When someone commits suicide, it’s a tragedy. When we are losing more soldiers to suicide than to the Afghanistan war, it’s a tragic epidemic.
In June of 2010, there were more than 32 confirmed or suspected suicides among soldiers. Studies confirm that individuals in the military are at higher risk than the general population due to the situations to which they are exposed. Wartime pressures are high, and soldiers come back from combat showing signs of psychiatric illnesses and addictions. These factors can combine into a powerful cocktail that triggers thoughts of suicide. It’s time to take a closer look at them.
This article is about prevention. It will detail some of the warning signs soldiers exhibit prior to a suicide attempt and will discuss preventive measures. Yet this article is for everyone; it has been estimated that 65% (PTSD Research Quarterly) of the general population knows someone who has committed suicide.
Military efforts to reduce risk have improved and new programs are being created. But although suicide prevention rides on the shoulders of the government, it depends on other soldiers and civilians as well. It is imperative that we are armed with awareness and effective prevention measures.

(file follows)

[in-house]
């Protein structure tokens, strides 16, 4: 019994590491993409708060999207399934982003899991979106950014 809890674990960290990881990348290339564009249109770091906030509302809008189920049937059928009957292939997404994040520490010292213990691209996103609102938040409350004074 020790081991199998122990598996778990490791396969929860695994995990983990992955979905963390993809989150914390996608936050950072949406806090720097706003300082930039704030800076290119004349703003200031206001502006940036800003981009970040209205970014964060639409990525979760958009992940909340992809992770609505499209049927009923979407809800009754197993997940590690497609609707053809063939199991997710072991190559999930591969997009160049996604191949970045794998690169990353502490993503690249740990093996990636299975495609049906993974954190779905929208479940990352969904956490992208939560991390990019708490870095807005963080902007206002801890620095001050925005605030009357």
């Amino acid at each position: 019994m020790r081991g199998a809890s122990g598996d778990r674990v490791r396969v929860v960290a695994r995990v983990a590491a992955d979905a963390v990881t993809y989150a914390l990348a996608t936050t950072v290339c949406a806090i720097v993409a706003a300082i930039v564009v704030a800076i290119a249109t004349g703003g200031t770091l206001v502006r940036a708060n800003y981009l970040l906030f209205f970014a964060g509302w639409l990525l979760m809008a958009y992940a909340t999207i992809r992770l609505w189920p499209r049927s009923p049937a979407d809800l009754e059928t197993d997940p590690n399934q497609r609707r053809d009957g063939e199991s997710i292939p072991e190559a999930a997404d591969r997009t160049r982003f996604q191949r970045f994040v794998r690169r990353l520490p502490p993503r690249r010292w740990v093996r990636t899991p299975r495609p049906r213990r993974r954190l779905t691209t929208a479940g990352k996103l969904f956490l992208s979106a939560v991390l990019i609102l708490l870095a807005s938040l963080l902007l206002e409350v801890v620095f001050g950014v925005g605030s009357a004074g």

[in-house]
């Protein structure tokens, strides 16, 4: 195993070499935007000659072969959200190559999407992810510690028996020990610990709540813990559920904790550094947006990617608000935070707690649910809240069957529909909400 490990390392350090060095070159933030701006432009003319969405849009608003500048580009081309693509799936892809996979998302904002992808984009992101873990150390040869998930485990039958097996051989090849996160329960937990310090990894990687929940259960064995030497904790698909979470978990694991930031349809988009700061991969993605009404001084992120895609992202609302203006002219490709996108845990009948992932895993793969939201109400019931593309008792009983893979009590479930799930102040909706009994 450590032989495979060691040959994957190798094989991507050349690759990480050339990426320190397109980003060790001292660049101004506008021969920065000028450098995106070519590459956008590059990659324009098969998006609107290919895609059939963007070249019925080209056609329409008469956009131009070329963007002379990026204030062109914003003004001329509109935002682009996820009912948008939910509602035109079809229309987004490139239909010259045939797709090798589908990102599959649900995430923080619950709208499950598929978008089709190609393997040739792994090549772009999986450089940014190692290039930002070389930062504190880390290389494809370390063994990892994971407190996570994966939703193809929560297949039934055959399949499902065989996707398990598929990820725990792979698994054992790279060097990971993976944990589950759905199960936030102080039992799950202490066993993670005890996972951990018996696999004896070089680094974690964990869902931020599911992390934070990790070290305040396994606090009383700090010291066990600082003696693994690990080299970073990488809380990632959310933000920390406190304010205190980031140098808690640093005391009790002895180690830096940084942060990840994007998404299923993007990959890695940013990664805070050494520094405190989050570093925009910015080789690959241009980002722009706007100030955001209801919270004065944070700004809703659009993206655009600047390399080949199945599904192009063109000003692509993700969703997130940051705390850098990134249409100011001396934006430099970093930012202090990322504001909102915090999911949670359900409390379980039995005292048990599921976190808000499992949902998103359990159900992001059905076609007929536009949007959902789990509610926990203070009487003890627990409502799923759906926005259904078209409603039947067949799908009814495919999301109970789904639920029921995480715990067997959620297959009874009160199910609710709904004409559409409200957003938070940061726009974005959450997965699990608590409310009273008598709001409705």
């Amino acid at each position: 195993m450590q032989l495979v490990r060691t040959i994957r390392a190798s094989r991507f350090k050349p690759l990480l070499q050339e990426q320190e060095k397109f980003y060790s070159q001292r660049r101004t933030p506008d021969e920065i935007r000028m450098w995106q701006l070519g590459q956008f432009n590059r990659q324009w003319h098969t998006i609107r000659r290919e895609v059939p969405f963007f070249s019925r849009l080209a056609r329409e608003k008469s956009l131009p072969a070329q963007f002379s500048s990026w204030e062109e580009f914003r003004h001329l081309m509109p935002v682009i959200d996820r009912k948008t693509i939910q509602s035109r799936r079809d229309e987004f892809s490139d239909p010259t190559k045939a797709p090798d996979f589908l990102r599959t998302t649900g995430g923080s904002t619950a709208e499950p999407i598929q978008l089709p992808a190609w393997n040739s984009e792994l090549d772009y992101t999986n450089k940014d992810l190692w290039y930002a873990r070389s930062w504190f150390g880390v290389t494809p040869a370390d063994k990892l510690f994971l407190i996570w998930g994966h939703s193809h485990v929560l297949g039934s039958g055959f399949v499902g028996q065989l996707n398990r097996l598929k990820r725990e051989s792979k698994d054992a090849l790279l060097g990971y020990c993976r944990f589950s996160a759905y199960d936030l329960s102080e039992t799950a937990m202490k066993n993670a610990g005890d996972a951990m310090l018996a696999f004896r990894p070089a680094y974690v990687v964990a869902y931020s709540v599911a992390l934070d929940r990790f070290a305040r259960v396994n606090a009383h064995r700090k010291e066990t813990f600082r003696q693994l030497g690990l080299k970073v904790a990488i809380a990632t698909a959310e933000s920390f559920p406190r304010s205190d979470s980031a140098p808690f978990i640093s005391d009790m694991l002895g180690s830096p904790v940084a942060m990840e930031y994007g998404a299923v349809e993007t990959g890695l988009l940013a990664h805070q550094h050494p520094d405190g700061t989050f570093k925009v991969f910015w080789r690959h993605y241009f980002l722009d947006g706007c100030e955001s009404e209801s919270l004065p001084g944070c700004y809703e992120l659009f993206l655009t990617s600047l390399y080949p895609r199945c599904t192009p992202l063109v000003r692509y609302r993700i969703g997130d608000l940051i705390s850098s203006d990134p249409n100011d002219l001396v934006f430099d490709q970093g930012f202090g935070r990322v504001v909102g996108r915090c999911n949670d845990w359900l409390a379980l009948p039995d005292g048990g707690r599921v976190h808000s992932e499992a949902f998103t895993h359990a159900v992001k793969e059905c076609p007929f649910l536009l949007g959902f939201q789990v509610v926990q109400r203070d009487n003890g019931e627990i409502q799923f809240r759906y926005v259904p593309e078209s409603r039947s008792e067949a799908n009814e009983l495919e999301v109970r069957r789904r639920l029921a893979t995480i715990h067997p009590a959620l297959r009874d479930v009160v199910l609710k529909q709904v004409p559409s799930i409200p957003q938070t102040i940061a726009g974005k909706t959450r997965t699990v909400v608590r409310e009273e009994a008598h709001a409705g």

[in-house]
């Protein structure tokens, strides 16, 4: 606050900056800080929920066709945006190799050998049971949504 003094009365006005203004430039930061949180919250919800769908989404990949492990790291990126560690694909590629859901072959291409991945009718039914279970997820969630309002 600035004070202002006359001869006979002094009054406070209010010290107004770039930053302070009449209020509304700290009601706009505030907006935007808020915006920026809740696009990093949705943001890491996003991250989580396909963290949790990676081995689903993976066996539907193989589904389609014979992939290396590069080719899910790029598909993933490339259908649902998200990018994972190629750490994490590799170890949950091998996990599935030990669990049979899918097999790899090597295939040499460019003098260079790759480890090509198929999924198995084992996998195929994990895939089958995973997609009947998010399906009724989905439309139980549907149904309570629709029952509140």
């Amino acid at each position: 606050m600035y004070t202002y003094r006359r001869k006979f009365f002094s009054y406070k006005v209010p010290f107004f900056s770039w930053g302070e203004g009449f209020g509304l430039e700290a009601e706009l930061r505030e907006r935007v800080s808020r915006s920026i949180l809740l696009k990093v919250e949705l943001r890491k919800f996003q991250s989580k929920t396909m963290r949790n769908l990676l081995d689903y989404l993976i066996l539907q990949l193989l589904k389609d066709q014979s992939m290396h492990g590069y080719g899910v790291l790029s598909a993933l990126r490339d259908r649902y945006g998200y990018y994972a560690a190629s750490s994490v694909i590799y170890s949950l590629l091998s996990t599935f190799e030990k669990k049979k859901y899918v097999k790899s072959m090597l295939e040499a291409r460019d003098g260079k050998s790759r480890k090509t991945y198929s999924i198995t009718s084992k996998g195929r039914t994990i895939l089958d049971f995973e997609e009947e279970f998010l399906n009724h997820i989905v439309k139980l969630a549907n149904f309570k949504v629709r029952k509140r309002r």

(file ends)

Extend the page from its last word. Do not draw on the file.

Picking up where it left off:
Disorders Commonly Found Among Suicidal Soldiers
The military has identified Post Traumatic Stress Disorder (PTSD), other mental illnesses, and addiction as suicide risk factors. Understanding conditions like these can help individuals ascertain that someone is at risk and provide the support they need.
The following disorders are commonplace among soldiers who commit suicide. Some of the signs and symptoms will be explained in detail. Please note that when someone meets the following criteria, it does not necessarily mean they are suicidal. These are simply red flag disorders often associated with thoughts of self-harm. This is also not an exhaustive list of predictors; soldiers may exhibit other behaviors that signal concern.
Post Traumatic Stress Disorder
Post Traumatic Stress Disorder (PTSD) may result from exposure to a traumatic event. It is the body’s and the mind’s way of responding to an overwhelming situation involving fear. And, as often the case for soldiers, the threat of, or contact with, death.